I didn’t want an e-reader. I mean I really really really didn’t want an e-reader. I would read paper books only. And that was that.
Until I bought an iPad. Then I discovered how easy it is to read with a reader. And how wonderful it is to have books available all the time. Heck, my library even lends e-books! I discovered how comfortable it is to read curled up half hidden under the blankets with the lights off–reading in the dark!!! Who would have thought? My inner child was smiling in delight!
But I noticed something the other day when I was looking for my next book to read: I’ve become fussy. All of a sudden I can sample an endless supply of books without doing any work at all. I don’t have to go the bookstore or the library. I don’t have to spend hours looking at titles and reading the flaps and the first pages and decide if I want to bring something home or return it to the shelf. I don’t have google reviews and decide if I want to add the book to my cart.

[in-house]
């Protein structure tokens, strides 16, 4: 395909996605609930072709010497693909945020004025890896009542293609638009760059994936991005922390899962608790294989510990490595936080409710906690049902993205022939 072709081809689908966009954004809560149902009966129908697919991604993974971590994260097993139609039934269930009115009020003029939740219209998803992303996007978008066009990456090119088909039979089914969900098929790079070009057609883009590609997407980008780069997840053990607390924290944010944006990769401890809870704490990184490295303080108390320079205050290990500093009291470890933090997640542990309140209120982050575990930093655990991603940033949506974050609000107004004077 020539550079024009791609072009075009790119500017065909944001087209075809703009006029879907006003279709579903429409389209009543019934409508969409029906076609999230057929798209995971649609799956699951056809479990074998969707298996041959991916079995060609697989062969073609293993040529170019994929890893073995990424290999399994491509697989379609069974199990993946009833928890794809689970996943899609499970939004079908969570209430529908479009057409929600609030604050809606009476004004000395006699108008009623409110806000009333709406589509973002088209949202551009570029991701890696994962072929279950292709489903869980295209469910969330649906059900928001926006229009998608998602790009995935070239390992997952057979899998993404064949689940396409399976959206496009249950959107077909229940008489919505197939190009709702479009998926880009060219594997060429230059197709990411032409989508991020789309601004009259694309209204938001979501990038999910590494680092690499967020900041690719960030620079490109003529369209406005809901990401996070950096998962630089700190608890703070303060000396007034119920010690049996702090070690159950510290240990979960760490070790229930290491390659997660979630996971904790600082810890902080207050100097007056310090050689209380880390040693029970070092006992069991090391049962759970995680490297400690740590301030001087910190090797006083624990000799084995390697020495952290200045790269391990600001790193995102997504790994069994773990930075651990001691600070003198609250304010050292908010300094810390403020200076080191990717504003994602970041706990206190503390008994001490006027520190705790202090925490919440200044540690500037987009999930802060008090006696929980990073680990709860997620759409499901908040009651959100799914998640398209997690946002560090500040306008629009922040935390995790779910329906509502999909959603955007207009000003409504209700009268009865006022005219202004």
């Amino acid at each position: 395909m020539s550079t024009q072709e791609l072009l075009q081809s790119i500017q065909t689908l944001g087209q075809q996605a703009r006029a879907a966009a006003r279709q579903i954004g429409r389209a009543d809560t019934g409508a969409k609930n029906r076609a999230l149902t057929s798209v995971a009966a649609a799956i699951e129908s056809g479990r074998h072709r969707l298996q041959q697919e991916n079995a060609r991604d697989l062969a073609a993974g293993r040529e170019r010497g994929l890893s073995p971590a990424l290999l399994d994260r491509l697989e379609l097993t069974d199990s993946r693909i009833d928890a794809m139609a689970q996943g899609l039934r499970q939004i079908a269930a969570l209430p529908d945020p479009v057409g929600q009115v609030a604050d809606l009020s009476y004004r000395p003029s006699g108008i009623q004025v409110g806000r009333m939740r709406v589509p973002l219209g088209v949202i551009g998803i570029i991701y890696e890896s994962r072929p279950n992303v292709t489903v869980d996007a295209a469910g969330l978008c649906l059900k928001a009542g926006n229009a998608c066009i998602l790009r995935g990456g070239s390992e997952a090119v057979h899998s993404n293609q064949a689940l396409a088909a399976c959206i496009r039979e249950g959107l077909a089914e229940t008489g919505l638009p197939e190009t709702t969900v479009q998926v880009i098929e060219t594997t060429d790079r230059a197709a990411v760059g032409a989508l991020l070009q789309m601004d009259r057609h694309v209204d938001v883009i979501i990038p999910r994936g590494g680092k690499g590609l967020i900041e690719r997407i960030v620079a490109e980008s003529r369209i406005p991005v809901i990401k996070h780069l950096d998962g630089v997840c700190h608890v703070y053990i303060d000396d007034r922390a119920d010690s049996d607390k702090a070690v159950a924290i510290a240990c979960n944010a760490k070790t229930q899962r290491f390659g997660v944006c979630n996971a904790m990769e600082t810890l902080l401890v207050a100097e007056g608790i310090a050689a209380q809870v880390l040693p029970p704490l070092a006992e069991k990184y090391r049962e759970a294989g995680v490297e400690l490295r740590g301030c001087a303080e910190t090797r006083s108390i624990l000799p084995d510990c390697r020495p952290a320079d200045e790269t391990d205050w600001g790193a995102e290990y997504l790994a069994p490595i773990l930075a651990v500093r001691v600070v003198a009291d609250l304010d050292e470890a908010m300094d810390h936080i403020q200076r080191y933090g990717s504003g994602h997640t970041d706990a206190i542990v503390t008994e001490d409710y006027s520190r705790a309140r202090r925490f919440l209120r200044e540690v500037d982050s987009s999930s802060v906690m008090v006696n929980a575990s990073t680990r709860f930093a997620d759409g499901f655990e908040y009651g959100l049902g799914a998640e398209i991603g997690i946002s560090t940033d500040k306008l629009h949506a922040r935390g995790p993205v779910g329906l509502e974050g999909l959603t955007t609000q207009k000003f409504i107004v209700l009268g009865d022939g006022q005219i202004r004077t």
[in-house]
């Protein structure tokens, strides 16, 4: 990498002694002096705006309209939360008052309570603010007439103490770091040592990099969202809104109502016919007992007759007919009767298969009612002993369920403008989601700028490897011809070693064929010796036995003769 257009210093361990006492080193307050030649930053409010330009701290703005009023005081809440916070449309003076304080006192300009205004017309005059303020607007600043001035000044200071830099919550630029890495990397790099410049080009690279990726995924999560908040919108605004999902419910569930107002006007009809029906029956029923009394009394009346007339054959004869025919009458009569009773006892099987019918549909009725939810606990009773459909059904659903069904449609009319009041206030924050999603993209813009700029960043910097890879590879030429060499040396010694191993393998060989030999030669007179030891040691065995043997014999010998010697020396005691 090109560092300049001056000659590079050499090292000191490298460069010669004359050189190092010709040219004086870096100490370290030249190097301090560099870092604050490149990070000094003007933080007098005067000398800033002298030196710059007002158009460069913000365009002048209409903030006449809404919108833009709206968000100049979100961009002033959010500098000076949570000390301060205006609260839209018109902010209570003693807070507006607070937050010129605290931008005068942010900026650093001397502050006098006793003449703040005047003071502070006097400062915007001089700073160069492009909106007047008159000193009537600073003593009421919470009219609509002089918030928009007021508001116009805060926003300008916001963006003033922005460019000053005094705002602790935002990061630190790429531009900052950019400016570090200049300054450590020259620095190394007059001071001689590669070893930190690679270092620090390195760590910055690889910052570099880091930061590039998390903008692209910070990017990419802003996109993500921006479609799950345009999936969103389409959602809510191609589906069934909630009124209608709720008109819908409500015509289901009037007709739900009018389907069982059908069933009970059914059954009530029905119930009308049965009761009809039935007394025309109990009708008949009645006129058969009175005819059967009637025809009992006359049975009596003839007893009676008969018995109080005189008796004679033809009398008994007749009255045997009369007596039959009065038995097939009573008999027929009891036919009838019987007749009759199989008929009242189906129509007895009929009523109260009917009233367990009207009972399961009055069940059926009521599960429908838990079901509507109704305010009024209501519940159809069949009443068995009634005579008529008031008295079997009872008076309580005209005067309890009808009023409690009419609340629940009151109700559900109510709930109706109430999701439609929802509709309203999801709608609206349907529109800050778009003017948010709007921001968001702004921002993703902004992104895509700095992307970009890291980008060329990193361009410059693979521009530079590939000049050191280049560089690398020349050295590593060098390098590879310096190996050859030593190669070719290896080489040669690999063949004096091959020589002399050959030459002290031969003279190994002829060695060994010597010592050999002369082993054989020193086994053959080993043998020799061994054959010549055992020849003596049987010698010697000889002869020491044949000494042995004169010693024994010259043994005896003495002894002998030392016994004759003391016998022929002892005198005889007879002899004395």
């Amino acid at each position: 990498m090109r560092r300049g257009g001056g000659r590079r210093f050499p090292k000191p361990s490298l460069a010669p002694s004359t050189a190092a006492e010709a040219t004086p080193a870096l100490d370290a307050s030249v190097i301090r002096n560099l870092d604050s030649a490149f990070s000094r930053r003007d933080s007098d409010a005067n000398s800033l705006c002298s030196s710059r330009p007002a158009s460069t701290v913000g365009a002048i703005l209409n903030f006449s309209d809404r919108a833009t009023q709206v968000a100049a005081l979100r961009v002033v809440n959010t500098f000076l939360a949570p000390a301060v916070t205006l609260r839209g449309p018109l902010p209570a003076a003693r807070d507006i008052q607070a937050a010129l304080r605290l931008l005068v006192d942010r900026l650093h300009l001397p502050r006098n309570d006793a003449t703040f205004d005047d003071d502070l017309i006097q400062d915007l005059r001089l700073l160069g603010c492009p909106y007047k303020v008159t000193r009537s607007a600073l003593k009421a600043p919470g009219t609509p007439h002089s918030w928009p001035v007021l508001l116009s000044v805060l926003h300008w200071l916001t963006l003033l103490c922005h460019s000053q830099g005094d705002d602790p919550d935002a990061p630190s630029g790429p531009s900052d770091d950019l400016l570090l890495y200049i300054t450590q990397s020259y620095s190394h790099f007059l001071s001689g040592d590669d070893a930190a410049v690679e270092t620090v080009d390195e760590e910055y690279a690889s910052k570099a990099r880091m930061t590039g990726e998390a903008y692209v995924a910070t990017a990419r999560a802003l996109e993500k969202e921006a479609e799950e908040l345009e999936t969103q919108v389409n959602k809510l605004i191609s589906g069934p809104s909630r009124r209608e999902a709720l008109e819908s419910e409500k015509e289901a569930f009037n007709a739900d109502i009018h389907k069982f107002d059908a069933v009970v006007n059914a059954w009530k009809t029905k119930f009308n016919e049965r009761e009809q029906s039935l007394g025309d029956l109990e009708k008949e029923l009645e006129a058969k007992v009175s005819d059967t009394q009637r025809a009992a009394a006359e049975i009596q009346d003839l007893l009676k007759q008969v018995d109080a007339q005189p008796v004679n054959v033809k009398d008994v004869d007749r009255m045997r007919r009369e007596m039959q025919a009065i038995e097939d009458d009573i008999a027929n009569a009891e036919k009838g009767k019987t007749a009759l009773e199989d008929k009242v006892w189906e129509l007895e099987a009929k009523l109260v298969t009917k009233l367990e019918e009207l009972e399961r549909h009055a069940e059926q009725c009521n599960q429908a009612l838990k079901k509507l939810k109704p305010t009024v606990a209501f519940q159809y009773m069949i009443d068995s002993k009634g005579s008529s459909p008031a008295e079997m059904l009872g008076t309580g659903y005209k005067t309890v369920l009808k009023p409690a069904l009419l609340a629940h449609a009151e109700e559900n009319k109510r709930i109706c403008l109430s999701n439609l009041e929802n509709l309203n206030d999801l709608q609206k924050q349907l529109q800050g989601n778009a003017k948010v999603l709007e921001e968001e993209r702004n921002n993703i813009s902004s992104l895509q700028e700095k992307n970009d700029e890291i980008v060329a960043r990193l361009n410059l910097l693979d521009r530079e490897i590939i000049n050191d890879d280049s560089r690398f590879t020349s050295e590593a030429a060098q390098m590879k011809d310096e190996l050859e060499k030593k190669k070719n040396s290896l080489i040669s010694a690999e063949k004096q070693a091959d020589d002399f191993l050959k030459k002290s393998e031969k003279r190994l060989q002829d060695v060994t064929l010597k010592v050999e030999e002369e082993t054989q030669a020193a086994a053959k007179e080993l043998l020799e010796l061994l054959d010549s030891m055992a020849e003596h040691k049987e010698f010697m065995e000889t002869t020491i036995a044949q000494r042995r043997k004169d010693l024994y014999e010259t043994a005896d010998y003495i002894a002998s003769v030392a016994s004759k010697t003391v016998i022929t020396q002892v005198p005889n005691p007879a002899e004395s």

I can read a few pages without any sort of commitment at all.
I noticed this, and I noticed that I would literally read a line or two sometimes and delete the sample. Sometimes a paragraph. Most of the time not even a page.
This wasn’t a conscious decision. And this is certainly not something I would have done before. Read one line and give up on the book? Never. And yet, here I am doing it.
As a writer, I questioned myself: What kept me reading past those first lines? And more importantly, why didn’t I keep reading?
The answer was that I wanted immediacy. I wanted to be brought into a situation right of the bat. If there was descriptive prose, it had to be linked to something or someone. It couldn’t be words for the sake of beauty alone. So, not only have I become a fussy reader, I’ve become an impatient one. I don’t want to sift through pages and paragraphs to get to the story, I want to be in it with the very first word.
The take away message here is this: Writers, if we thought those first lines were important, e-readers have made them even more so.